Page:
Glenn Glieber: What the heck did Roger just say? It sure sounded important.

Meredith Thompson: Roger, you have yet to say a word about merchandise.

Roger Morgan: This isn't about merchandise. This is about winning Cyber Monday.

Meredith Thompson: My customers purchase merchandise.

Roger Morgan: Our customers purchase the brand promise. Merchandise is a very small fraction of the brand promise.

Meredith Thompson: What the heck are you talking about?

Roger Morgan: By offering relevant, timely, personalized, engaging content in real time by integrating our email service provider with our cloud-based customer database, we leverage discounts and promotions, causing loyal customers to participate in the brand promise. In a rapidly changing mobile landscape, digital relationships are a mission critical component of any omnichannel endeavor. I want to win Cyber Monday, because it puts us in a position of thought leadership, and it enables us to scale the operational challenges we face. Furthermore, we'll use cross-channel attribution algorithms and artificial intelligence to obliterate the traditional purchase funnel. Finally, by measuring social media sentiment, we can develop an unwavering bond with today's fickle promotional shopper. Our brand might even go viral.

Pepper Morgan Pressley: But we'll be bankrupt if we do that.

Roger Morgan: Not if we do it the right way. My way.

Meredith Thompson: Feldman, help us out.

Dr. Gene Feldman (Executive Vice President of Global Brand Direction): Do you remember those old movie subscriptions? If you signed up for a year, they gave you twelve VHS movies, for free? And then if you acted immediately, they gave you a thirteenth movie for free? Well, that was a fancy way of saying "50% off". It probably wasn't fifty percent off, because the markup was unnaturally high. They key to the promotion was that you got the freebies first, then, you were stuck paying full price or more for a full year. The promotion promised a full year of purchase activity. In other words, the promotion was part of a long-term customer relationship.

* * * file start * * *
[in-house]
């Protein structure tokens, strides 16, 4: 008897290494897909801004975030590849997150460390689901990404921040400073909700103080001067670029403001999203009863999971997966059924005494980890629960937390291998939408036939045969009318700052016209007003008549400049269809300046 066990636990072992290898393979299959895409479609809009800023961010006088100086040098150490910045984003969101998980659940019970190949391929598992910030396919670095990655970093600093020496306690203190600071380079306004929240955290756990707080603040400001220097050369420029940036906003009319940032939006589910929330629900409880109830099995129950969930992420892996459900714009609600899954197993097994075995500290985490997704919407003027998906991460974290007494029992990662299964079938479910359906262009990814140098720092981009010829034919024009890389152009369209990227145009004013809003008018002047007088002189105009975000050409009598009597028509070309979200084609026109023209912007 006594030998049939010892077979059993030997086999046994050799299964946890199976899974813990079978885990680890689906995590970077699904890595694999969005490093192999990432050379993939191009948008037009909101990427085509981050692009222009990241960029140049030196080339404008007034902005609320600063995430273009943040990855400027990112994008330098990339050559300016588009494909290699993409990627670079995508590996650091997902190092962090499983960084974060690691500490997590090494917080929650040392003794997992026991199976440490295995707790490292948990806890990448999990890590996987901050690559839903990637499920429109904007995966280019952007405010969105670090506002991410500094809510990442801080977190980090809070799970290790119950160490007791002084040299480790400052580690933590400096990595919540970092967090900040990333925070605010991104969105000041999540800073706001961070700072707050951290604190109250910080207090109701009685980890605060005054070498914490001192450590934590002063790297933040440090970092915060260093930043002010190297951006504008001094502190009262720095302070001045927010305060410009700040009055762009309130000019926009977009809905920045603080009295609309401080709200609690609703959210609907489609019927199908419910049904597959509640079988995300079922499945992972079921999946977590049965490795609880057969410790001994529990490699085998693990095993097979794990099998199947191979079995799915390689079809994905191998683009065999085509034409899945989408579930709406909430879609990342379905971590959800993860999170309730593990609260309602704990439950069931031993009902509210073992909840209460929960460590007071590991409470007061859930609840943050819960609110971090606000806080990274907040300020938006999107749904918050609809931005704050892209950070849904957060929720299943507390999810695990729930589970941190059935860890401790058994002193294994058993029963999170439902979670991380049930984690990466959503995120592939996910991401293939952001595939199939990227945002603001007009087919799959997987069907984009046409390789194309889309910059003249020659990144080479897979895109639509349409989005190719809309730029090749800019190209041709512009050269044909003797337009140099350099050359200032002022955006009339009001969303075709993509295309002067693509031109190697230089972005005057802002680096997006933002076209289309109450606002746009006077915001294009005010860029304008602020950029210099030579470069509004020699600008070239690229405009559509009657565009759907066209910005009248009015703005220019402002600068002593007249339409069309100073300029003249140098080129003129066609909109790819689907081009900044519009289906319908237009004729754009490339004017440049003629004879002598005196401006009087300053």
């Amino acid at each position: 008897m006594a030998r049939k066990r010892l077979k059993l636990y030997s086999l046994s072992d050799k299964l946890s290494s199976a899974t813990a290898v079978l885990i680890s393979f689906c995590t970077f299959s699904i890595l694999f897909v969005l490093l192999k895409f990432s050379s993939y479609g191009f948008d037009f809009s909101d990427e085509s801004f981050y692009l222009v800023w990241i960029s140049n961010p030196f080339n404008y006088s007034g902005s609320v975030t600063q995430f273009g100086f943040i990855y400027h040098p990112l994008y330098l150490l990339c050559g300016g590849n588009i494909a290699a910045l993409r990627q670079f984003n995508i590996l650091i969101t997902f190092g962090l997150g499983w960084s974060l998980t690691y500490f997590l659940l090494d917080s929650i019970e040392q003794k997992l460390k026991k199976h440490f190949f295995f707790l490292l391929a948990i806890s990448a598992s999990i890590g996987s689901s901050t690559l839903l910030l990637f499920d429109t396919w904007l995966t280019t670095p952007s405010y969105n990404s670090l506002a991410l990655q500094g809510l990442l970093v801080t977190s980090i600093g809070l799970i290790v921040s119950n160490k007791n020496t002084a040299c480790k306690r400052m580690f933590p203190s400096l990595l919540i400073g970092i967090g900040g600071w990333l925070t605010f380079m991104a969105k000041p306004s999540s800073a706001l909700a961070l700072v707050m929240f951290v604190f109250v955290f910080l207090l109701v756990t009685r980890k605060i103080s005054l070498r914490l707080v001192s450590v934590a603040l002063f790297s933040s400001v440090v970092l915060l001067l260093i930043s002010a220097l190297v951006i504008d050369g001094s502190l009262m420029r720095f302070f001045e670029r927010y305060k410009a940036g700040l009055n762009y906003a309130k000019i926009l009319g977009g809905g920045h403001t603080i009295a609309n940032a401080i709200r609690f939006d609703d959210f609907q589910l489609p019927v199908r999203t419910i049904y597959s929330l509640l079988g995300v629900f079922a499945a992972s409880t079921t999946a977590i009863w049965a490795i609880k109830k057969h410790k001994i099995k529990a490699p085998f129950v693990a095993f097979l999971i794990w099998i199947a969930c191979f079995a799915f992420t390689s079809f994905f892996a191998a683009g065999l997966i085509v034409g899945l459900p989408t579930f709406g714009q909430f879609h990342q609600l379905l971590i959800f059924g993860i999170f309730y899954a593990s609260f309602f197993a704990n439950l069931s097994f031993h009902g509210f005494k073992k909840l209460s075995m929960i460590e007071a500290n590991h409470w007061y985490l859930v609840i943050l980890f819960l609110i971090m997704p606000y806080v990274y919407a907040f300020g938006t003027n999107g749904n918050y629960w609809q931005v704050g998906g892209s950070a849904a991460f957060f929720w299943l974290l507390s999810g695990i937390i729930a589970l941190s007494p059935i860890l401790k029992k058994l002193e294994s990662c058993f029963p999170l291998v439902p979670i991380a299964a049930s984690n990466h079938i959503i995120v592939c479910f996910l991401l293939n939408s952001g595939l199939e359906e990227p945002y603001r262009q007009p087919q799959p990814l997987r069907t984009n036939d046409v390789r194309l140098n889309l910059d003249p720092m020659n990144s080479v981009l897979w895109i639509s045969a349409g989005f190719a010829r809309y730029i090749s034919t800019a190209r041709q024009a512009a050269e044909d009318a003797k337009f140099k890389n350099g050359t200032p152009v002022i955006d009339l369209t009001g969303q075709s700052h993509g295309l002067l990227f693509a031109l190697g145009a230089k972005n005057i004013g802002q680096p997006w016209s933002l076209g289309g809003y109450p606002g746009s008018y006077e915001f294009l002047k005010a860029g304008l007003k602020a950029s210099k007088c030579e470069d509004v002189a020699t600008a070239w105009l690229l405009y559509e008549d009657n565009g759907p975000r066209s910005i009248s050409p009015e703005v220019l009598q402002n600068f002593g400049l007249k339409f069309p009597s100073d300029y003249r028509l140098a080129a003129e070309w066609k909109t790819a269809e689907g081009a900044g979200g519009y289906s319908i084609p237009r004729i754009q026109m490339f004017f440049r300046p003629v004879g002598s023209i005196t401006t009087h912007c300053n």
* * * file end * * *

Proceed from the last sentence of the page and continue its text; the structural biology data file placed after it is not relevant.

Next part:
Glenn Glieber: Feldman, what the heck are you talking about?

Dr. Gene Feldman: A promotion must be part of a long-term customer relationship, one where the customer is consistently purchasing and is consistently generating downstream profit. If a promotion only generates a daily demand bump, then the promotion only helped the vendors who demanded that the promotion happen in the first place.

Roger Morgan: Don't forget relevancy. Or personalization, one-to-one marketing, omnichannel, optimization, the cloud, engagement, thought leadership, all of those concepts interact with the promotion, allowing the brand to win Cyber Monday. It's so much more than what Feldman outlined.

Glenn Glieber: Did we win?

Pepper Morgan Pressley: Win what?

Glenn Glieber: Cyber Monday. Did we win?

Lois Gladstone: Oh please.

Glenn Glieber: Please what?

Lois Gladstone: We need to run our business for us - we do not need to offer discounts so that we generate page views for other people.

Pepper Morgan Pressley: Amen!

Roger Morgan: None of you are able to envision a future that we can win. None of you.

Glenn Glieber: Well, I'm not quite sure what we accomplished this morning, but it must have been important, because y'all spent a lot of time talking about it. Now let's go make Cyber Monday a magical holiday. I should talk to HR about making it a formal holiday on the paid time off calendar.